Jeanne Lane’s daughter, others work to hold Kentucky writers celebration in wake of her death
Published 4:45 pm Monday, June 18, 2018
Better late than never
Although Kentucky Writers’ Day is officially celebrated in April at the capital, Penn’s Store will have a special commemoration event next weekend. And the daughter of the local event’s creator, Dawn Osborn, has gone to great lengths to make her mom proud.
Jeanne Penn Lane died in February — an untimely death to many as she stayed prideful and quiet about an illness she’d been battling. Lane is known to many as a fireball of energy. She spent most of her life involved in arts of all genres, including music and painting. She is also known as someone who faithfully promoted Kentucky writers of all genres. Years ago, she decided to jump on the state-wide event known as Kentucky Writers’ Day, which is celebrated at the capital in Frankfort and involves the state’s Poet Laureate.
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Lane organized readings to be held at Boyle County Public Library, musical showcases at different evening venues and a Sunday event at Historic Penn’s Store in Gravel Switch, which Lane has operated in her family for years.
The event has been held in conjunction with the state celebration, but since Osborn jumped in on the planning, she decided to change it up this year to honor her mother.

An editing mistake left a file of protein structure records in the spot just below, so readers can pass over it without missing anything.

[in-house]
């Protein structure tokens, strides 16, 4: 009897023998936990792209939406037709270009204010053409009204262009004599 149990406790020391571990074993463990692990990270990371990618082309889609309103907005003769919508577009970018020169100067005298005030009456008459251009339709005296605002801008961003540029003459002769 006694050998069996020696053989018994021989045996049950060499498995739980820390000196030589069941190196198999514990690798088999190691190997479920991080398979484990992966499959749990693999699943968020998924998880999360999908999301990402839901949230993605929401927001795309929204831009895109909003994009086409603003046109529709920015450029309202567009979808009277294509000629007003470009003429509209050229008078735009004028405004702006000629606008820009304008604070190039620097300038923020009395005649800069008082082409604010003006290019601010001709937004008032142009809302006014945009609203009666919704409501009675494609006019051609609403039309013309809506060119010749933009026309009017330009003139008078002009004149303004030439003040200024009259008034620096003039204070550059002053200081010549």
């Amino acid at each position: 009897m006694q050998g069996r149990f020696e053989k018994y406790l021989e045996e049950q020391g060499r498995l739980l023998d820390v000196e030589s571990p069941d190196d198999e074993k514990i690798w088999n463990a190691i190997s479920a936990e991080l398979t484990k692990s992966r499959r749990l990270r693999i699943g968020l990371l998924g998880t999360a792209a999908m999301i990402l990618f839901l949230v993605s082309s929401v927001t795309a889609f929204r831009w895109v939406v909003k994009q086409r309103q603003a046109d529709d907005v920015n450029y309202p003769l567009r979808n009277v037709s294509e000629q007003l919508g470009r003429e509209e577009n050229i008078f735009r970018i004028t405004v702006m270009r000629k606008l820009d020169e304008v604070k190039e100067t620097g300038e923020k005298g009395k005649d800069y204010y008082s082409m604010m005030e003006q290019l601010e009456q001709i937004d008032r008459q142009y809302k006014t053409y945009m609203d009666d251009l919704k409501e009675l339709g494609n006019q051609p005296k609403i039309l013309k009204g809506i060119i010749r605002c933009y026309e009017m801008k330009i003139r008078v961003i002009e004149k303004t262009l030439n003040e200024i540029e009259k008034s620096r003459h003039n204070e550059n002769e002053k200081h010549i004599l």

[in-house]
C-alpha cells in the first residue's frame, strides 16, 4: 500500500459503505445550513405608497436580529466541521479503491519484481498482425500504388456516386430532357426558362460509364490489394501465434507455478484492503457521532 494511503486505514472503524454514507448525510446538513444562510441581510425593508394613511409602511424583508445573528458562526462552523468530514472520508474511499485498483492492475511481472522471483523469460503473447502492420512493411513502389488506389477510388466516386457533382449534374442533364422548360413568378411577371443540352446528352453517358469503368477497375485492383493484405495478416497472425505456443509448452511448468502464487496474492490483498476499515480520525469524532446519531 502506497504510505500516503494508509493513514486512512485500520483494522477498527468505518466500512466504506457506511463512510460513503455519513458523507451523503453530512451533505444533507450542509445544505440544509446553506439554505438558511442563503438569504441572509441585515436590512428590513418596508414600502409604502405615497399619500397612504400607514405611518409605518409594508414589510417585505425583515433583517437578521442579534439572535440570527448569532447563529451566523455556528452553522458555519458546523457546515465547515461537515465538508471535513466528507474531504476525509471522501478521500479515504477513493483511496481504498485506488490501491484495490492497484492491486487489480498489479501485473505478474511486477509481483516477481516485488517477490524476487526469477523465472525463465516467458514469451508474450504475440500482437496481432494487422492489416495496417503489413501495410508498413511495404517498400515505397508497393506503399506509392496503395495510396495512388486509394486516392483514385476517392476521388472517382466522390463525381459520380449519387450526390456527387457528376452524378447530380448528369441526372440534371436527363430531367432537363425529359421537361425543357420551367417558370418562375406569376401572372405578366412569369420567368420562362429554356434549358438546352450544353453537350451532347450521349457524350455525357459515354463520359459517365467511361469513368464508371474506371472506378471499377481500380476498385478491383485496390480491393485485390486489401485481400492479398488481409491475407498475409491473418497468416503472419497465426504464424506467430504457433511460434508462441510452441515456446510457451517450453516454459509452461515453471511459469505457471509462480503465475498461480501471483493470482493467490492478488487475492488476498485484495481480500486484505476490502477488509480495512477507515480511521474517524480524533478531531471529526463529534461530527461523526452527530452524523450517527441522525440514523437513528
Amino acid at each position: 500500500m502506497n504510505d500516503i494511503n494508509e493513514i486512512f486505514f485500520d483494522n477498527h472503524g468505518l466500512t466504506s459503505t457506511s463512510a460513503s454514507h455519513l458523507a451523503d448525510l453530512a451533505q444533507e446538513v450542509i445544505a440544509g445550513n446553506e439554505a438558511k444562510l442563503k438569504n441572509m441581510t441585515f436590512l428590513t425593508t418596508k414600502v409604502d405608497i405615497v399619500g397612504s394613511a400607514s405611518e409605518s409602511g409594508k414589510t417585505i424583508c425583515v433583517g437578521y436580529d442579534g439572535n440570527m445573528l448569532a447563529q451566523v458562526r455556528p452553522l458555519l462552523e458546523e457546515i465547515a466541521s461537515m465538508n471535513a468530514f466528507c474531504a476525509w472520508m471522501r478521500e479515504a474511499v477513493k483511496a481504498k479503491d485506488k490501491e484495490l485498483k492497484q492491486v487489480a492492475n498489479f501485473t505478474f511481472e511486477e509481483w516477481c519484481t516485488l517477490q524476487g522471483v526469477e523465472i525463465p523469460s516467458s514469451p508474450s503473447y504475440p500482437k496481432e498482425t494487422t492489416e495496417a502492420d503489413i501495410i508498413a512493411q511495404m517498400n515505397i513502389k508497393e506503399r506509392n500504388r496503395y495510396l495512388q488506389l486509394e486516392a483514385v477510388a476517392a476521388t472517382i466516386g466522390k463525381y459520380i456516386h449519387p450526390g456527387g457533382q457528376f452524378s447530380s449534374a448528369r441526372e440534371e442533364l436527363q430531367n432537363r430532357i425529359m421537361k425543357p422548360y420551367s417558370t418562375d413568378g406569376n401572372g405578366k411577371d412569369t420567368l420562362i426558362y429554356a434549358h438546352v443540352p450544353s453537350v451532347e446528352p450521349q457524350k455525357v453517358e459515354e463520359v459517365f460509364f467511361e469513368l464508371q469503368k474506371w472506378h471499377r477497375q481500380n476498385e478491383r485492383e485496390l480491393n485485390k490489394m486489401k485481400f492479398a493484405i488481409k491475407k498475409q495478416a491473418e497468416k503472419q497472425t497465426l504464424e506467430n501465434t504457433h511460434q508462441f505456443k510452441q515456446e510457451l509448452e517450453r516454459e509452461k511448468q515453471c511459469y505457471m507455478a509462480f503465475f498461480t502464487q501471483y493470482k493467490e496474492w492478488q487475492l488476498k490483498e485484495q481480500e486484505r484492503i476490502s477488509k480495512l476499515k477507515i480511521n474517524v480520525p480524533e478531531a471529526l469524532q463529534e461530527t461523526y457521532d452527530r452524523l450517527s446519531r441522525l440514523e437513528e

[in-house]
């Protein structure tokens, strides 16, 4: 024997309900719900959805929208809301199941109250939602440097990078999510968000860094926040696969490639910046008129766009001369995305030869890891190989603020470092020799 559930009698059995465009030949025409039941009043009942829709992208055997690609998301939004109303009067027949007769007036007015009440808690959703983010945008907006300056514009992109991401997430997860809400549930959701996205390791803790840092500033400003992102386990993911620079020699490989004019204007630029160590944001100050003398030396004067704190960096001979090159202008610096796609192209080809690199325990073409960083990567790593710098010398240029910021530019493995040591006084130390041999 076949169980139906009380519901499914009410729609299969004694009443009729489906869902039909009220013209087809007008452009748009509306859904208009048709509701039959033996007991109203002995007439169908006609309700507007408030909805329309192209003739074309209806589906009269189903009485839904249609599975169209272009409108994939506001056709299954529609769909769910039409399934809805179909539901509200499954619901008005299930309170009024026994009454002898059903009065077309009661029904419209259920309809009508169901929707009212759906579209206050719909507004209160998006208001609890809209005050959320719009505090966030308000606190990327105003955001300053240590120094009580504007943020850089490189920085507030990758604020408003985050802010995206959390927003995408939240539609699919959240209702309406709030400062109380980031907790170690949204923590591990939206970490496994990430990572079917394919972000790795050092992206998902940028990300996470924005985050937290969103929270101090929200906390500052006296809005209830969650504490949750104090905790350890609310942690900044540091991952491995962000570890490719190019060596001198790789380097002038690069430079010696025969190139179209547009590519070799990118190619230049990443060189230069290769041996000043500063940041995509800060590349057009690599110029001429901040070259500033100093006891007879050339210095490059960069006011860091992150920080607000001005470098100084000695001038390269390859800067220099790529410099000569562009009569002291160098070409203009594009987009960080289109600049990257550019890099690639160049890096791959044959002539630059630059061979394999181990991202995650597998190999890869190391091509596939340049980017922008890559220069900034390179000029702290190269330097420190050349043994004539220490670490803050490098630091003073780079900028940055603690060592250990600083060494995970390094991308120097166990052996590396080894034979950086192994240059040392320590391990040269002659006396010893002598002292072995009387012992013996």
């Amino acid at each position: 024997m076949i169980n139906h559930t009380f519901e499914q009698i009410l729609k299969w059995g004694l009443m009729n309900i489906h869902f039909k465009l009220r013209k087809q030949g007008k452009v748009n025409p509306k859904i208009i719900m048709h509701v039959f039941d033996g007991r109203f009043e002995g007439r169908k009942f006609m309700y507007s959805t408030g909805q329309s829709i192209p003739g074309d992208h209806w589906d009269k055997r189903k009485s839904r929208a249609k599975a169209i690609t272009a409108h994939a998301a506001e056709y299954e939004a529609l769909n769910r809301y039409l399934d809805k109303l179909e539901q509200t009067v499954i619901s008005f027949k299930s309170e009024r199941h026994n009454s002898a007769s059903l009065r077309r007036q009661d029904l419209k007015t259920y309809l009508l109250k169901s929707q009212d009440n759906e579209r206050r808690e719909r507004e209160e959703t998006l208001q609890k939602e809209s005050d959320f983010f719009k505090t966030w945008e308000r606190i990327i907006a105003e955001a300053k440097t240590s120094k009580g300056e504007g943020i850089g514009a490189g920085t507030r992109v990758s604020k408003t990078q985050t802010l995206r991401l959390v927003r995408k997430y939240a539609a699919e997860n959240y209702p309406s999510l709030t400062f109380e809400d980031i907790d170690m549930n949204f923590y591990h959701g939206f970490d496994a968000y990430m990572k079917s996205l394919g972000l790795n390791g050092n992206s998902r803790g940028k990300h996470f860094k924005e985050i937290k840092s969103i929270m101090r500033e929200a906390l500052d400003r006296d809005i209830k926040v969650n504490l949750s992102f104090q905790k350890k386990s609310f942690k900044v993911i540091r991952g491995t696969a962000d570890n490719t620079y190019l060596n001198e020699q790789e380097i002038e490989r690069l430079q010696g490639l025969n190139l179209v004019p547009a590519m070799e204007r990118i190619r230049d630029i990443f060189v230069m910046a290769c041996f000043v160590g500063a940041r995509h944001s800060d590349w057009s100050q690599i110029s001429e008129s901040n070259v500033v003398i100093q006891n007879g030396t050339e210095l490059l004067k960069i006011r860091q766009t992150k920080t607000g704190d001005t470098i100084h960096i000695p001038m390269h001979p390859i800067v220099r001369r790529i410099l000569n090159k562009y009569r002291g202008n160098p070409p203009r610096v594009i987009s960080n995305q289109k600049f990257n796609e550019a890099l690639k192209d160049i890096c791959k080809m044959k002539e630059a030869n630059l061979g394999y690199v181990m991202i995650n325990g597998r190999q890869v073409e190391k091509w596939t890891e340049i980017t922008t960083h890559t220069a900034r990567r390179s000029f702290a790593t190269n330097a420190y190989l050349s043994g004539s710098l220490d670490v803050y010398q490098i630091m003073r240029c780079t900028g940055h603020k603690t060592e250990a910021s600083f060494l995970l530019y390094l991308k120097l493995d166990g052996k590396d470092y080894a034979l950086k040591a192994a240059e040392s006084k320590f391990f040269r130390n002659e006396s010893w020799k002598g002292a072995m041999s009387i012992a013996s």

The local annual celebration will now be known as the Jeanne Penn Lane Celebration of Kentucky Writers. On Saturday, June 23, the library will host about 16 different writers from all genres, highlighting those with a Kentucky connection. They will read from their work as well as have books on-hand for sale.
Paul Stansbury, a friend who helped Lane organize the event for years, says while certain writers are invited to participate in the Saturday library event, it is opened up to all writers with a Kentucky connection who would like to read their work. He says there will also be space for book sales from additional authors.
Authors who will be participating in Saturday readings include Stansbury, Chad Horn, Rick Lee, Carolyn Ellis, Jenean McBrearty, Ruth Ann Fogle, Darlene Campbell, Lee Dixon, Larry Hafley, Stephen Vest, Jon Howard, Katie Caswell, Carla Carlton, Jayne Moore Waldrop, Becky Hassett, Maureen C. Berry and Dewey Pope.
A new part of the event will include an exhibit of Lane’s artwork in the Mahan Gallery of the library, beginning on Wednesday, June 20.
On the evening of June 23, songwriters will peform original works and pay tribute to other songwriters from 6 p.m. to closing at Casa Grande Restaurant in Harrodsburg, for what organizers term its “sister event,” the Kentucky Songwriters Showcase.
The Songwriters Showcase will highlight multiple songwriters and musicians paying tribute to Kentucky songwriters, or songwriters with a Kentucky connection. Included this year will be Barry Morrison and Donnie Winters of Nashville (Americana), Lee Dixon of Los Angles (jazz, blues), To Be Determined of Lexington (alternative rock), Larry Sanders and Borderline of Harrodsburg/Burgin (classic country), Tony Cooper of Liberty (country), Jon Nesbitt of Lebanon (rock), Joe Crafa of Perryville (easy listening) and other special guests.